Sanford says "40 to 60 per cent of patients" 18 and under who are severely depressed will be actively suicidal at some time. He says it is important to conduct more research on the use of the drugs in children. He points out that in his clinical experience the drugs do help many patients.

Patients such as Jonathan Singh, 18, who has been taking an SSRI for a year for depression, say the drugs work wonders. The Toronto area youth says the drug has "turned my life around." Before he took it he was so depressed, he failed a year at school.

No one really knows how the drugs work but they are believed to alter the chemistry of neurotransmitters serotonin, norepinephrine and dopamine in the brain. And because studies have shown about 80 per cent of pediatric patients prescribed drugs for depression get better on placebo, it is hard to tell how effective they are.

But last month, Garland wrote in the Canadian Medical Association Journal that the evidence showing SSRIs work in children is "weak or non-existent." She says that observations in some clinical trials and case reports show up to 25 per cent of children placed on SSRIs for any disorder will have other adverse psychiatric effects including agitation, irritability and out of character behaviour.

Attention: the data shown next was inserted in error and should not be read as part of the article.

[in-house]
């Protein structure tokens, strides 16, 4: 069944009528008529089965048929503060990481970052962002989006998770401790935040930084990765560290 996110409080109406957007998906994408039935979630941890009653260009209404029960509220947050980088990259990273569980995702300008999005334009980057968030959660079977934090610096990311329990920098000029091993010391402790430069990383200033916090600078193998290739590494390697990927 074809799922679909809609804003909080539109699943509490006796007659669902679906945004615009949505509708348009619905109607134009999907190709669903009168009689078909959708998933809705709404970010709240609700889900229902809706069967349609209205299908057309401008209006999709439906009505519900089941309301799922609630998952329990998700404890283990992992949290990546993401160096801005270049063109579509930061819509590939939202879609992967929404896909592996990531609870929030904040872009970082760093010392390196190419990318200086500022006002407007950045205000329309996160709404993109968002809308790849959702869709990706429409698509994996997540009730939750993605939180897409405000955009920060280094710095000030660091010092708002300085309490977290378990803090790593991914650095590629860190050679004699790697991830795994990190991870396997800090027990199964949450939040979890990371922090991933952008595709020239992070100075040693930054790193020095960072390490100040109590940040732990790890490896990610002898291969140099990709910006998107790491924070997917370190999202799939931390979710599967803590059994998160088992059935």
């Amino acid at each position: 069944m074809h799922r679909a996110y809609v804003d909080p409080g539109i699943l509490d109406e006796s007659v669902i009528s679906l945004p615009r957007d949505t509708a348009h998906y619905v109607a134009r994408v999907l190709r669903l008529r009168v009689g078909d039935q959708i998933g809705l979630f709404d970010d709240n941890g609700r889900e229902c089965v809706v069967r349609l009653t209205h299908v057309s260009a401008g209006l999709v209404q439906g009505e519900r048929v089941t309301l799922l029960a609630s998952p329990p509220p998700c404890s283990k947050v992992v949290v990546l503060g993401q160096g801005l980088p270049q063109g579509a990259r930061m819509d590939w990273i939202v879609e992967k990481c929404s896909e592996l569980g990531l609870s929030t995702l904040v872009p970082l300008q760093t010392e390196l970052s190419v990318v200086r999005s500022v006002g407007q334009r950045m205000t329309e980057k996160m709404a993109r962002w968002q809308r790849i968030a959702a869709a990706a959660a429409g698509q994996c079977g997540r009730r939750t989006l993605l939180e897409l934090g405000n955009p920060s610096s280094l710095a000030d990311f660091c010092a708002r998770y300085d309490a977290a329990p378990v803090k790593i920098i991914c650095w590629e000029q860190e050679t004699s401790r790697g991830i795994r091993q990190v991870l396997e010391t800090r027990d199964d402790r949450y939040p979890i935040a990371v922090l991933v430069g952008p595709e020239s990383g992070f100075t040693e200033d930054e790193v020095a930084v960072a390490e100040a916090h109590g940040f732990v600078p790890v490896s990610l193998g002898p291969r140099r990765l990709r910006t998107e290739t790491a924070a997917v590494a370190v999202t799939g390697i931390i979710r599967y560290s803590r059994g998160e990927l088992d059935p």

A trial of adolescents on one SSRI found 10.5 per cent stopped because of serious psychiatric effects the most common being "suicidal ideation/gestures, conduct problems or hostility and aggressiveness," she says.

Another concern among doctors is the number of children on the drugs who are taking more than one psychoactive medication. A study by the American Psychological Association found 42 per cent of children are given two or more medications affecting their central nervous system and 10 per cent were prescribed two or more antidepressant medications.

Fenn Christian says no unapproved drugs should be used on minors unless the patient and parents are informed of all possible problems. She wants the drugs prescribed only by specialists in pediatric psychiatry.

Though the FDA did not conclude the drugs cause suicide, it warned that emerging or worsening thoughts of suicide "might be a result of drug therapy." It also warned that "anxiety, agitation, panic attacks, insomnia, irritability, hostility, impulsivity, (severe restlessness), hypomania, and mania" were reported in children and adults on the drug. Patients with these symptoms "may be at increased risk for worsening depression or suicidality ... . Medications may need to be discontinued, when (such) symptoms are severe, abrupt in onset" or not present before the drugs were begun, it warned.

A spokesperson for the makers of Paxil, GlaxoSmithKline Inc., says the firm is committed to working with the FDA, Health Canada and other medical experts. The firm discloses all data about its products to health officials and drug regulators as soon as possible, the spokesperson says.

A spokesperson for Solvay Pharma Inc., the maker of Luvox, says the firm has provided Health Canada with all the data it requires on the use of the drug in children.

A spokesperson for Organon Canada Ltd., which makes Remeron, says some of the symptoms that sparked the label change do not occur in Remeron. The drug is not associated with an increase in suicidal thoughts, it says.

Additional articles by Robin Harvey